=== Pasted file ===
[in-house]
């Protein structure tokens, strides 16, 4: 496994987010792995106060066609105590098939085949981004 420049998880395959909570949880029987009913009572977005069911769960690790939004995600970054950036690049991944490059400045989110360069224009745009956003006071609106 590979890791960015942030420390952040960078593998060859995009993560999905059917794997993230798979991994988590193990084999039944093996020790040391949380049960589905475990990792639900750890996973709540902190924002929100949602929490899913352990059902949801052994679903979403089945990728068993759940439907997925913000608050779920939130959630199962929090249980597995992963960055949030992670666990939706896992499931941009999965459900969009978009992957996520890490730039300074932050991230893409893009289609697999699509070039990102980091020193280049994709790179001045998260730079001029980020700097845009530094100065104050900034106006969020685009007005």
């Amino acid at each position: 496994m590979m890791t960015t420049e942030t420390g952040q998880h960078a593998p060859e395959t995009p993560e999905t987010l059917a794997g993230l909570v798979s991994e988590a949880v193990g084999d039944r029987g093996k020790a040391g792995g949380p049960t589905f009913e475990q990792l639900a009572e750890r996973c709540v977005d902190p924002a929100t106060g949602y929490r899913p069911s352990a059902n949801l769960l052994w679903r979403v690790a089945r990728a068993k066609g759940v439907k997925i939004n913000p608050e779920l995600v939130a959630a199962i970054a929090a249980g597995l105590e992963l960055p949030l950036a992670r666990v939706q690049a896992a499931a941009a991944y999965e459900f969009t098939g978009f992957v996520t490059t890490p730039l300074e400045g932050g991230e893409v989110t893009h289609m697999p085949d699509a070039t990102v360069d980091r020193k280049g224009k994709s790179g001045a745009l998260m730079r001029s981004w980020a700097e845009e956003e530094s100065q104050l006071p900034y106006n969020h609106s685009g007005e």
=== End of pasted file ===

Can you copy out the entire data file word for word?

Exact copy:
[in-house]
């Protein structure tokens, strides 16, 4: 496994987010792995106060066609105590098939085949981004 420049998880395959909570949880029987009913009572977005069911769960690790939004995600970054950036690049991944490059400045989110360069224009745009956003006071609106 590979890791960015942030420390952040960078593998060859995009993560999905059917794997993230798979991994988590193990084999039944093996020790040391949380049960589905475990990792639900750890996973709540902190924002929100949602929490899913352990059902949801052994679903979403089945990728068993759940439907997925913000608050779920939130959630199962929090249980597995992963960055949030992670666990939706896992499931941009999965459900969009978009992957996520890490730039300074932050991230893409893009289609697999699509070039990102980091020193280049994709790179001045998260730079001029980020700097845009530094100065104050900034106006969020685009007005």
């Amino acid at each position: 496994m590979m890791t960015t420049e942030t420390g952040q998880h960078a593998p060859e395959t995009p993560e999905t987010l059917a794997g993230l909570v798979s991994e988590a949880v193990g084999d039944r029987g093996k020790a040391g792995g949380p049960t589905f009913e475990q990792l639900a009572e750890r996973c709540v977005d902190p924002a929100t106060g949602y929490r899913p069911s352990a059902n949801l769960l052994w679903r979403v690790a089945r990728a068993k066609g759940v439907k997925i939004n913000p608050e779920l995600v939130a959630a199962i970054a929090a249980g597995l105590e992963l960055p949030l950036a992670r666990v939706q690049a896992a499931a941009a991944y999965e459900f969009t098939g978009f992957v996520t490059t890490p730039l300074e400045g932050g991230e893409v989110t893009h289609m697999p085949d699509a070039t990102v360069d980091r020193k280049g224009k994709s790179g001045a745009l998260m730079r001029s981004w980020a700097e845009e956003e530094s100065q104050l006071p900034y106006n969020h609106s685009g007005e």